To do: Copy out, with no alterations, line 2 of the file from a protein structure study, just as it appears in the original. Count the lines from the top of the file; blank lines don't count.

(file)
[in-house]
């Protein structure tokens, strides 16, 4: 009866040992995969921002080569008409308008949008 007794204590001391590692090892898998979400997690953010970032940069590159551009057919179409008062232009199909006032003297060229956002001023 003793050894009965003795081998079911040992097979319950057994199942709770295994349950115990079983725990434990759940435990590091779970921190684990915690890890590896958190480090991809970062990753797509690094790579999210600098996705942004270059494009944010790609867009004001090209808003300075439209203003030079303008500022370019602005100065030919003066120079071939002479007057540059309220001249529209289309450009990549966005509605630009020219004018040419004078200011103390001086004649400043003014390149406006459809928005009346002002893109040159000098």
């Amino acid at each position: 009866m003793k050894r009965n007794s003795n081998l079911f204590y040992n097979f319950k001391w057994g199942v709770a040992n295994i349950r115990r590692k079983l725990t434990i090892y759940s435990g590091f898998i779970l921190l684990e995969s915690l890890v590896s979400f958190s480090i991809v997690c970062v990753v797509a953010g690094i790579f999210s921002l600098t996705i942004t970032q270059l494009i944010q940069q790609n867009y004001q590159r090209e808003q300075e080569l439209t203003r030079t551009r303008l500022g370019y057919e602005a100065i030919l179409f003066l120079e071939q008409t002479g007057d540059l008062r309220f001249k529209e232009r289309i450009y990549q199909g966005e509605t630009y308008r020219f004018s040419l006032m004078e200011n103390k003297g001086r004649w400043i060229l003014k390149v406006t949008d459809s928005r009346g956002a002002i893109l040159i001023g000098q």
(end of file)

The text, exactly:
């Protein structure tokens, strides 16, 4: 009866040992995969921002080569008409308008949008 007794204590001391590692090892898998979400997690953010970032940069590159551009057919179409008062232009199909006032003297060229956002001023 003793050894009965003795081998079911040992097979319950057994199942709770295994349950115990079983725990434990759940435990590091779970921190684990915690890890590896958190480090991809970062990753797509690094790579999210600098996705942004270059494009944010790609867009004001090209808003300075439209203003030079303008500022370019602005100065030919003066120079071939002479007057540059309220001249529209289309450009990549966005509605630009020219004018040419004078200011103390001086004649400043003014390149406006459809928005009346002002893109040159000098």